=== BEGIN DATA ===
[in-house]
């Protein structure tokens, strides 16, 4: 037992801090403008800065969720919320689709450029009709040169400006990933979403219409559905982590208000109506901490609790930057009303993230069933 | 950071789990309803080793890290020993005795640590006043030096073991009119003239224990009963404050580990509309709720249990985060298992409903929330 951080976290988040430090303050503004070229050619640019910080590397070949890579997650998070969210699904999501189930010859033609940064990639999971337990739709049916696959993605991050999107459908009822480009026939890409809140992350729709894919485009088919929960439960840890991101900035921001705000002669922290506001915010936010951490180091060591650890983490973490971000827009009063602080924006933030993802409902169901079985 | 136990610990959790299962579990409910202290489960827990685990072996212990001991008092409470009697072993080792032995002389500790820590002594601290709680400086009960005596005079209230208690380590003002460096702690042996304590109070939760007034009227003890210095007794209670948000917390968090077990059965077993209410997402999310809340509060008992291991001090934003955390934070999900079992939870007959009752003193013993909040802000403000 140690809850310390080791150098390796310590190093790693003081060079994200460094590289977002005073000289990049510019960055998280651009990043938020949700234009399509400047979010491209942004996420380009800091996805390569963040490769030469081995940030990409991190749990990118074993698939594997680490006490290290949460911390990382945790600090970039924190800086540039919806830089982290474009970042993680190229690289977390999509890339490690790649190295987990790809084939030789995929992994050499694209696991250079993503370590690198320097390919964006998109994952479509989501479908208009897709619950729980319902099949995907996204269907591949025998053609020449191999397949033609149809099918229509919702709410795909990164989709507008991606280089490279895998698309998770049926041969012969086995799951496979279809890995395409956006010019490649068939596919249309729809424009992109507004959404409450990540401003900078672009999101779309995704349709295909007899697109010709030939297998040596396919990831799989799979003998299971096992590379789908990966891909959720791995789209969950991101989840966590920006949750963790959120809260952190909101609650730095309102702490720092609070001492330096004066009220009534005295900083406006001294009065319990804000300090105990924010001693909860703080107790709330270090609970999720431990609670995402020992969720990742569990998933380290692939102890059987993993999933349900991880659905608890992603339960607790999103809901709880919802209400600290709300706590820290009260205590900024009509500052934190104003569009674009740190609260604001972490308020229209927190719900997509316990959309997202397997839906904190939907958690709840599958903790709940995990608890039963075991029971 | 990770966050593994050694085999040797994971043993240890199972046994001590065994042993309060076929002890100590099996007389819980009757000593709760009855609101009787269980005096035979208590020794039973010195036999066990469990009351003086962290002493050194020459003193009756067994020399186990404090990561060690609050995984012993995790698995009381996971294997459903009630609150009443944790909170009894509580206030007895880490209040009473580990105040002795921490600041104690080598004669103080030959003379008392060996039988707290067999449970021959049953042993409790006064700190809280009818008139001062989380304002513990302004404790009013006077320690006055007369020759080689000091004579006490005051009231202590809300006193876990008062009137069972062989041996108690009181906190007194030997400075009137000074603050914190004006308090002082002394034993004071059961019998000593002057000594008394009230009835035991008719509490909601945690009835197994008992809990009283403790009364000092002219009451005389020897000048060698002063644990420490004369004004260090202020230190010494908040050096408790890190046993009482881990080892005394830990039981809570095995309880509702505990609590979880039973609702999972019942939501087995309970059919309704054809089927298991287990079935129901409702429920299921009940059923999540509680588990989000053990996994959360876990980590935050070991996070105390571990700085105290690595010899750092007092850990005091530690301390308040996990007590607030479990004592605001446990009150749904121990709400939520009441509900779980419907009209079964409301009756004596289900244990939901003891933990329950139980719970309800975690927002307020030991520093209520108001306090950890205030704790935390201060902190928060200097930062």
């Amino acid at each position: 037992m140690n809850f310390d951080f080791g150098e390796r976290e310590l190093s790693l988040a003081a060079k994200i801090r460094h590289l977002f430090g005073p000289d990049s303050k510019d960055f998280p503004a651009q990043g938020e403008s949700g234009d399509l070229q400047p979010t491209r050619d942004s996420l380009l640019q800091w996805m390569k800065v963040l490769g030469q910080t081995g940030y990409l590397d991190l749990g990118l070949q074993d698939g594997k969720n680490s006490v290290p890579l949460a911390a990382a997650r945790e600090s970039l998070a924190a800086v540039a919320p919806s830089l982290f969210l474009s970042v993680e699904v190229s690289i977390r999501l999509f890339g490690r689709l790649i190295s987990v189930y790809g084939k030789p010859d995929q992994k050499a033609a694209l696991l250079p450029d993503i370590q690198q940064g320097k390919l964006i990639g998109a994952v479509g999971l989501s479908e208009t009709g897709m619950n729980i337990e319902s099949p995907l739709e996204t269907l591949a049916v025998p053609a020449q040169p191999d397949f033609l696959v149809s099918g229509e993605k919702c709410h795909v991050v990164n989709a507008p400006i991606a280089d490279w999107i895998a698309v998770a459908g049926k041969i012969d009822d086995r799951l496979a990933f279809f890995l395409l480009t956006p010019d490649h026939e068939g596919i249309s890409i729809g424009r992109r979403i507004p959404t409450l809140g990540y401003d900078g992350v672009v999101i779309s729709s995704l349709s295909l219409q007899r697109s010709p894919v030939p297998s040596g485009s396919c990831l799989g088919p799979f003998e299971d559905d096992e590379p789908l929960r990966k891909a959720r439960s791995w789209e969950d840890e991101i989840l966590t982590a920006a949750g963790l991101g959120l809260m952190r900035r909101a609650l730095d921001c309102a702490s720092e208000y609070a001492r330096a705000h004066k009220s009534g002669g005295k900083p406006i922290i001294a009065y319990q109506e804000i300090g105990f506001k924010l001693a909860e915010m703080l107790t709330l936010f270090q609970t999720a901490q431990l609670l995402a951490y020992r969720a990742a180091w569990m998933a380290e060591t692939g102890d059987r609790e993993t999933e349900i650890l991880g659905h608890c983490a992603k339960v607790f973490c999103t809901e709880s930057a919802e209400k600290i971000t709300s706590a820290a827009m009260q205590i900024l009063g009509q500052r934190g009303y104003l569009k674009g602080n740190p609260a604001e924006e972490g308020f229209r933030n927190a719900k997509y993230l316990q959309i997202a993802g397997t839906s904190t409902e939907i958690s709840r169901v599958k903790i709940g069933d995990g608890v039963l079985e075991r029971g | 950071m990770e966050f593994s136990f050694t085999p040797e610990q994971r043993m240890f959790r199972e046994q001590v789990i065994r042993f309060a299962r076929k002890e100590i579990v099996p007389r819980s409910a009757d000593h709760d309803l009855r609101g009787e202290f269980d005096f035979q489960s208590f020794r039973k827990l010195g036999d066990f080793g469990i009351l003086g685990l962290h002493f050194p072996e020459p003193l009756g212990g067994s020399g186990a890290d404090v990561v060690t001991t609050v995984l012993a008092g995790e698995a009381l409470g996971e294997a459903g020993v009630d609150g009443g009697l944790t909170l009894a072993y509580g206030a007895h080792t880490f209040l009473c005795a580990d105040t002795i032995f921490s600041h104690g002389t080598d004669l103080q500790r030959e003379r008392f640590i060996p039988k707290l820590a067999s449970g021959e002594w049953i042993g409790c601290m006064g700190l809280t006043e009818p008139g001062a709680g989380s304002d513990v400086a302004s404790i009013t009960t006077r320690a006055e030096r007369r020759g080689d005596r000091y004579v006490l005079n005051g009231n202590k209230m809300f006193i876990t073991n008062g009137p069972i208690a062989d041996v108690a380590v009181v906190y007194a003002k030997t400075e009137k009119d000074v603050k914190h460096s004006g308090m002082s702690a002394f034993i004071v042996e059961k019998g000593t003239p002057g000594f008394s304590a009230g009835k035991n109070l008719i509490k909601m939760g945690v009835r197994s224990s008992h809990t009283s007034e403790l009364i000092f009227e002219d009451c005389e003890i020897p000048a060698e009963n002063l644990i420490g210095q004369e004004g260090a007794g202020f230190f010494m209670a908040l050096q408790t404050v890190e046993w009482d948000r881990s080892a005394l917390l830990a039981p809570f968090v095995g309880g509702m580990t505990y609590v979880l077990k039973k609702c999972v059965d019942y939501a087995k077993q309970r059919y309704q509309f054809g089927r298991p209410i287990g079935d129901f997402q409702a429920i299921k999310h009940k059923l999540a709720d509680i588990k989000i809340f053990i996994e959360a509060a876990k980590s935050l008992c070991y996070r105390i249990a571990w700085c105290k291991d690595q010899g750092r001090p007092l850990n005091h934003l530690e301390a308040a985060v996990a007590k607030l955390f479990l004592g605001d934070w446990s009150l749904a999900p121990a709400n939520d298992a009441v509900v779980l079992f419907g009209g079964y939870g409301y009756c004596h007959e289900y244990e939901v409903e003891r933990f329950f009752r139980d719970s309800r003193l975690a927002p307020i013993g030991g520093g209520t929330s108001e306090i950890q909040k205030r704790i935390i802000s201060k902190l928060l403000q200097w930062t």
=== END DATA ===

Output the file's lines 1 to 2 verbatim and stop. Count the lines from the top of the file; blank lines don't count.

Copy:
[in-house]
């Protein structure tokens, strides 16, 4: 037992801090403008800065969720919320689709450029009709040169400006990933979403219409559905982590208000109506901490609790930057009303993230069933 | 950071789990309803080793890290020993005795640590006043030096073991009119003239224990009963404050580990509309709720249990985060298992409903929330 951080976290988040430090303050503004070229050619640019910080590397070949890579997650998070969210699904999501189930010859033609940064990639999971337990739709049916696959993605991050999107459908009822480009026939890409809140992350729709894919485009088919929960439960840890991101900035921001705000002669922290506001915010936010951490180091060591650890983490973490971000827009009063602080924006933030993802409902169901079985 | 136990610990959790299962579990409910202290489960827990685990072996212990001991008092409470009697072993080792032995002389500790820590002594601290709680400086009960005596005079209230208690380590003002460096702690042996304590109070939760007034009227003890210095007794209670948000917390968090077990059965077993209410997402999310809340509060008992291991001090934003955390934070999900079992939870007959009752003193013993909040802000403000 140690809850310390080791150098390796310590190093790693003081060079994200460094590289977002005073000289990049510019960055998280651009990043938020949700234009399509400047979010491209942004996420380009800091996805390569963040490769030469081995940030990409991190749990990118074993698939594997680490006490290290949460911390990382945790600090970039924190800086540039919806830089982290474009970042993680190229690289977390999509890339490690790649190295987990790809084939030789995929992994050499694209696991250079993503370590690198320097390919964006998109994952479509989501479908208009897709619950729980319902099949995907996204269907591949025998053609020449191999397949033609149809099918229509919702709410795909990164989709507008991606280089490279895998698309998770049926041969012969086995799951496979279809890995395409956006010019490649068939596919249309729809424009992109507004959404409450990540401003900078672009999101779309995704349709295909007899697109010709030939297998040596396919990831799989799979003998299971096992590379789908990966891909959720791995789209969950991101989840966590920006949750963790959120809260952190909101609650730095309102702490720092609070001492330096004066009220009534005295900083406006001294009065319990804000300090105990924010001693909860703080107790709330270090609970999720431990609670995402020992969720990742569990998933380290692939102890059987993993999933349900991880659905608890992603339960607790999103809901709880919802209400600290709300706590820290009260205590900024009509500052934190104003569009674009740190609260604001972490308020229209927190719900997509316990959309997202397997839906904190939907958690709840599958903790709940995990608890039963075991029971 | 990770966050593994050694085999040797994971043993240890199972046994001590065994042993309060076929002890100590099996007389819980009757000593709760009855609101009787269980005096035979208590020794039973010195036999066990469990009351003086962290002493050194020459003193009756067994020399186990404090990561060690609050995984012993995790698995009381996971294997459903009630609150009443944790909170009894509580206030007895880490209040009473580990105040002795921490600041104690080598004669103080030959003379008392060996039988707290067999449970021959049953042993409790006064700190809280009818008139001062989380304002513990302004404790009013006077320690006055007369020759080689000091004579006490005051009231202590809300006193876990008062009137069972062989041996108690009181906190007194030997400075009137000074603050914190004006308090002082002394034993004071059961019998000593002057000594008394009230009835035991008719509490909601945690009835197994008992809990009283403790009364000092002219009451005389020897000048060698002063644990420490004369004004260090202020230190010494908040050096408790890190046993009482881990080892005394830990039981809570095995309880509702505990609590979880039973609702999972019942939501087995309970059919309704054809089927298991287990079935129901409702429920299921009940059923999540509680588990989000053990996994959360876990980590935050070991996070105390571990700085105290690595010899750092007092850990005091530690301390308040996990007590607030479990004592605001446990009150749904121990709400939520009441509900779980419907009209079964409301009756004596289900244990939901003891933990329950139980719970309800975690927002307020030991520093209520108001306090950890205030704790935390201060902190928060200097930062």